Beep! Beep! Beep! It’s 4:15am on a Monday morning! I’m off to London for my last altitude training session before the UTMB.
I’m happy with my training. I’ve learnt from last year’s DNF experience and although I know what I can do to improve my performance I also know that what I did manage was the maximum I can fit into my lifestyle of being a working-mum-ultra runner. I run ultras because it makes me happy. Yes for some strange reason inflicting pain, pushing my body to the limit sounds like fun! My aim is to enjoy my races not win them. Now I know that a lot of you might disagree with me but you need to choose your playing field wisely and set your goals accordingly. I’ve done a lot of ultras over the last three years but I’m still a novice in the ultra world and still needs to learn a lot but that’s the beauty of ultra running. It’s a discovery of your sole and being! If you asked me a few years ago what type of ultra runner I am I would have stared at you in confusion like a toddler. However, I now know more or less know what type of ultra runner I am. I know what I like and don’t like! Well at least for now, until I change my mind again!
Sometimes you just have to do a race for pride, ego or just to prove a point whereas other races lie close to your heart. So the UTMB is my ego race! After doing my first ultra in 2012 I saw the UTMB on Facebook and thought “it would be so cool to say I’ve run from France to Italy to Switzerland and back to France”. I was so naive that the fact that I’ve only done one ultra and has never even run a 100 miles wasn’t even bothering me. Like a toddler I wanted it and no one was going to convince me otherwise. I trained, did all the qualifying races and lined up for last year’s UTMB. At the start line I knew my chances was 50/50 but what was the worse that can happen?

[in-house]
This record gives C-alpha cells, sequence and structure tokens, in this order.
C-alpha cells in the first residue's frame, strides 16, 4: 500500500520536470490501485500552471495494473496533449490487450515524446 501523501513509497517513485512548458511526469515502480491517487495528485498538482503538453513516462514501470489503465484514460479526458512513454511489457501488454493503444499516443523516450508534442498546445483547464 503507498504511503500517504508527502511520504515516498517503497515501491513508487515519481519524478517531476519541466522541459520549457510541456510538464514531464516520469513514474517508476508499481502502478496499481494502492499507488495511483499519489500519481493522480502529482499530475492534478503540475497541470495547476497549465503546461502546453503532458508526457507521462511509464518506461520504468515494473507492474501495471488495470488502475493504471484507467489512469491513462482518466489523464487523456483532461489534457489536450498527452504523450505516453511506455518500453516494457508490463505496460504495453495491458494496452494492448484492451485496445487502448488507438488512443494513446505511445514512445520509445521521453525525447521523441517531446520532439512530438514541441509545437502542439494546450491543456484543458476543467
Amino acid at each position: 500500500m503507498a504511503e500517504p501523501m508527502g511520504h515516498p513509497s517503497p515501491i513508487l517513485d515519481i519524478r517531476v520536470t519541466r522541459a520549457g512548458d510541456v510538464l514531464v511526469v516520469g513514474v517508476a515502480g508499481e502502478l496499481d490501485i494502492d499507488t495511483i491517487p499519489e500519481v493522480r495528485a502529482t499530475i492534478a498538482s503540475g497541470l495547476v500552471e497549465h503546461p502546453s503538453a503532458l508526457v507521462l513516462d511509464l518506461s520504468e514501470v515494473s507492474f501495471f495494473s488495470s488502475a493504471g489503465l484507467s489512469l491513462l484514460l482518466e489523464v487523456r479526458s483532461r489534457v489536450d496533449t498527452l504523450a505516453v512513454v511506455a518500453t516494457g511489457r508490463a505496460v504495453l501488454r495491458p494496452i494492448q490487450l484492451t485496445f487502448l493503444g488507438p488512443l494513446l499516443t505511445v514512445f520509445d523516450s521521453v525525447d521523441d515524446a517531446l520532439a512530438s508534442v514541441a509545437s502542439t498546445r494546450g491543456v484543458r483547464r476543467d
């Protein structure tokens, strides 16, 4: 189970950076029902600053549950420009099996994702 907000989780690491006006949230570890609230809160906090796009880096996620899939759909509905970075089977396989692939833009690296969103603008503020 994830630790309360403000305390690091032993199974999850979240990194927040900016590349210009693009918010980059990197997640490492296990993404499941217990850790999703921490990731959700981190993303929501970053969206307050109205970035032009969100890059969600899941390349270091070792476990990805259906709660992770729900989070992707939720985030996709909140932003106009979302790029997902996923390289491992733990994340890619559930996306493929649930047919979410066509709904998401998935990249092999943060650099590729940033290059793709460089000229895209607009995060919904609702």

I got timed out and I could give a lot of excuses but the reality was that I had no idea what I was letting myself into. I live in a area where speed humps are seen as mini mountains and if I find a hill that last longer than 30 seconds I was happy. My world is a million miles away from the near half marathon uphills of the UTMB. DNF made me stronger! I leant so much. It showed my where my weaknesses were. To become a better runner you need bad runs. You learn more from a bad run than from a good one. DNF is not something to be ashamed about. It’s a learning curve. It shows that we are human and not the super being which we create in our mind! Living a life with “oh well” is much better than a life of “what if”.
So this year I’ve improved my 50/50 chance! It’s still not 100% but my chances of survival is better. I’m less nervous and my race plan is a lot less complicated. No more spreadsheets only running. One foot in front of the other and belief that I can do it. I know that I will need to go through the mental, physical, emotional and spiritual roller coaster, but that’s ultra running! I know how scared I was last year climbing up a mountain, somewhere, just following markers. I remember the thoughts and mental images as if it was yesterday and that’s a good thing!